The BBC has confirmed plans to
close five of its 32 World Service language services.
Staff were informed that up to 650
jobs will be lost from a workforce of 2,400 over the next three years.
The Macedonian, Albanian and Serbian
services will be axed, as will English for the Caribbean and Portuguese for
Africa, in a bid to save $73 million year.
Audiences are estimated to fall by
more than 30 million, from 180 million to 150 million a week.
Director general Mark Thompson said
the cuts would “inevitably have a significant impact on the audiences who
use and rely upon the relevant services”.
Yet he said they were
“consistent with our long-range international goals and strategy” and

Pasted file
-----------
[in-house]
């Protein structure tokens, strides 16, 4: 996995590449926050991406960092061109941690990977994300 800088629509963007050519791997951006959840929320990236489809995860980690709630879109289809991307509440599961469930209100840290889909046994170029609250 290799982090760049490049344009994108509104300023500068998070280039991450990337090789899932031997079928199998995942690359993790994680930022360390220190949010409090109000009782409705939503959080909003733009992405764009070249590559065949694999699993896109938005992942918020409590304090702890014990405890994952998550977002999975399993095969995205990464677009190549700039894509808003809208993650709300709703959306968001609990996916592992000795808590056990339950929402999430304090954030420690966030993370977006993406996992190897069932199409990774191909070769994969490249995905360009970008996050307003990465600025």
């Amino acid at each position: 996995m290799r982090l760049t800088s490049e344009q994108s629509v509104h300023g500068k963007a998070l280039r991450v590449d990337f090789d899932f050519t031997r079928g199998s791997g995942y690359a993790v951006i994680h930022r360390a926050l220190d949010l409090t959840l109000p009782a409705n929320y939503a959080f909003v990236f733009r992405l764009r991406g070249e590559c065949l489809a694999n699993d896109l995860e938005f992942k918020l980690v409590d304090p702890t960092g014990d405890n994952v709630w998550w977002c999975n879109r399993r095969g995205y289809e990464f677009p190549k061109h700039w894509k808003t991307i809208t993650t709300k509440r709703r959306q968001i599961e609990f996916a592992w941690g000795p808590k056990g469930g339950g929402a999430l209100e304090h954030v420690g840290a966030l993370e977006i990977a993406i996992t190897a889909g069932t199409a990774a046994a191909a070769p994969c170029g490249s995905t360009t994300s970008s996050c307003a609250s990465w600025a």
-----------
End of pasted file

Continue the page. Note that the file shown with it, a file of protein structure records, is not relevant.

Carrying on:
that “supporters of the international role of the BBC should not
The service, which started
broadcasting in 1932, currently costs $432 million a year and has an audience
of 241 million worldwide across radio, television and online.
Radio programming in seven
languages – Azeri (the official language of Azerbaijan), Mandarin Chinese,
Russian, Spanish for Cuba, Turkish, Vietnamese and Ukrainian – will end as part
of the plans.
Instead there will be more focus on
online, mobile and TV content distribution
The World Service will also cease
short-wave transmission of six more services in March 2011 – Hindi, Indonesian,
Kyrgyz, Nepali, Swahili and the Great Lakes service (for Rwanda and Burundi).
The BBC said two-thirds of jobs
would go in the first 12 months.